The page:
Ellie Shechet, Former Senior Writer, Jezebel
Although Kelly’s work for Jezebel was mostly behind-the-scenes, she is also a painfully good writer and a satirical genius who makes me laugh every day. Kelly is gifted with an imagination that I am deeply envious of, and she’s able to easily inhabit the gruesome minds of very specifically recognizable made-up people who I will remember forever. “I’ve been going to the same perineum guy for four years now and I swear there is no one better,” Kelly wrote in the classic blog My Vaginal Beauty Self-Care Routine. “I see Ledge at Perinial Wisdom in Soho. Ledge is a total minimalist just like me, and turned me on to the magic of Goji Berry Hydroboost Exfoliator by L’Hotel En Bas. I swear if they ever discontinue it I’ll kill myself!”
Ok, I’d like to point you to one more passage from what is personally my favorite Kelly satire, The Cool Thing About Me:
I guess I’m just different from the rest of my generation. Sometimes I’ll be at a party and everyone will be talking about the latest thing Donald Trump said, and I’ll think to myself, It’s like these people have no idea about the collapse of Haiti’s handicrafts economy.
Kelly is the kind of editor who will sit with you for an hour talking out ideas, instantly pulling you out of a panic or a rut with a few wise, measured off-the-cuff observations. She has painstakingly, thoughtfully helped craft the stories that I feel most proud of, and along the way, she’s helped me become a smarter, more disciplined writer. Once, when I turned in 10,000 words on a fruitarian YouTuber named Freelee the Banana Girl, Kelly completed the emotionally quite challenging but absolutely necessary task of forcing me to cut it in half. Our friendship has somehow survived, and I simply refuse to roast her.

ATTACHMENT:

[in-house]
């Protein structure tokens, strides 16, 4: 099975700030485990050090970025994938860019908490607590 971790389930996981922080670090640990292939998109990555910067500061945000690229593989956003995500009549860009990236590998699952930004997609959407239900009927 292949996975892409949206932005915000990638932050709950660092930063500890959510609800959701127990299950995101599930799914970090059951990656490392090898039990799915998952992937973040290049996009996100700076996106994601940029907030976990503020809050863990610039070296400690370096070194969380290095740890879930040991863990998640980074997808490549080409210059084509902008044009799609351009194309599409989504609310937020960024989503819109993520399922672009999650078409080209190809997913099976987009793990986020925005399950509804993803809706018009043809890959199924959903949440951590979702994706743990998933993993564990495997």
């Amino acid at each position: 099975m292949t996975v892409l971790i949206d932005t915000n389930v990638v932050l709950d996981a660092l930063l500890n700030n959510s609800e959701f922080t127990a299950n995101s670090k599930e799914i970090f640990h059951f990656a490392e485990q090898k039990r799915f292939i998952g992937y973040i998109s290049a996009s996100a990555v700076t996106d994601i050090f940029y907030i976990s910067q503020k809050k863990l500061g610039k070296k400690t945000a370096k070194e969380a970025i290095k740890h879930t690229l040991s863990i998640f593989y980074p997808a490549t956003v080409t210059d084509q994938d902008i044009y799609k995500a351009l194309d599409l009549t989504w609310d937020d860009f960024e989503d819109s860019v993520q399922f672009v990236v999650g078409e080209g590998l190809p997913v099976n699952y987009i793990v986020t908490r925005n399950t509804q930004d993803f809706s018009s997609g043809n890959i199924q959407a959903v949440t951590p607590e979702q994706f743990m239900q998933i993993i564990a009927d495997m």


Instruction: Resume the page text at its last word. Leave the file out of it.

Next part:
Bobby Finger, Staff Writer
Things I can’t stand about Kelly Stout:
- Her arrival to Jezebel brought our Kelly Kount to 2, and everyone knows there should only be one Kelly per 100 people.
- She’s constantly saying reassuring things like, “It’ll be fine!” and “Don’t worry about it!” when I would prefer to complain.
- One time I went to her house and she immediately offered me a glass of red wine, when what I really wanted was a glass of lambrusco, which she didn’t even have in the house. Then, when I was like, “I have to leave!” She was all, “Aw, don’t go! Stay for another glass!” And I thought, Is this woman seriously just assuming I’m OK with red that isn’t bubbly?
- Her dog has heterochromia, which I’m told is the result of a curse.
- She likes Arrival a little too much? Like, we get it.
- Last week she texted to invite me to an afternoon party and was like, “pls pls come!” Then she never responded when I arrived and asked how to get in:
Imagine missing her! I can’t.
Brendan O’Connor, Reporter, Special Projects Desk
Kelly is the kindest and most patient editor I’ve ever had the pleasure of working with. No one has more consistently supported me in pursuing my obsessions, helping to extract narratives from the surpluses of data I manage to accumulate when researching and reporting on the people and institutions who are making this world more hellish by the day. Whether filing two thousand words too many or indulging in one’s most grandiose visions about what the reporting project of their career might add up to, Kelly never blinks—there is no more staunch defender of a writer’s best instincts or a more deft handler of their worst. Any newsroom would be lucky to have her; there is no roast here because I’m going to miss working with her too much.
Madeleine Davies, Former Managing Editor, Jezebel
One time, Kelly invited me to a really fun birthday party that wasn’t super convenient to get to from my apartment. Not only that, but she then gave me cake that I ate too much of and felt sick. Those two things, I’m fairly sure, are the least kind things she’s ever done and neither were on purpose.
Prachi Gupta, Senior Reporter
I’m selfishly very sad to lose Kelly because I was hoping to learn more from her; she is an excellent editor and so precise with language in a way that I am just not. Once when I was struggling with building an argument for a piece, Kelly advised me to explain it out loud, as if I were trying to convince a stranger. This sounds like such an obvious trick, and yet it had never occurred to me. I went to a phone booth, spoke out loud to no one at all, and then came back with a thesis and a rough outline. On a more personal note, I’m also sad because she was, and remains, Investment Club’s most enthusiastic member and number one fan. My hope for Kelly is that she will infiltrate all the capitalist systems and make millions from their implosions.
Emma Carmichael, Staff Writer, Wyatt Cenac’s Problem Areas/Former Editor-in-Chief, Jezebel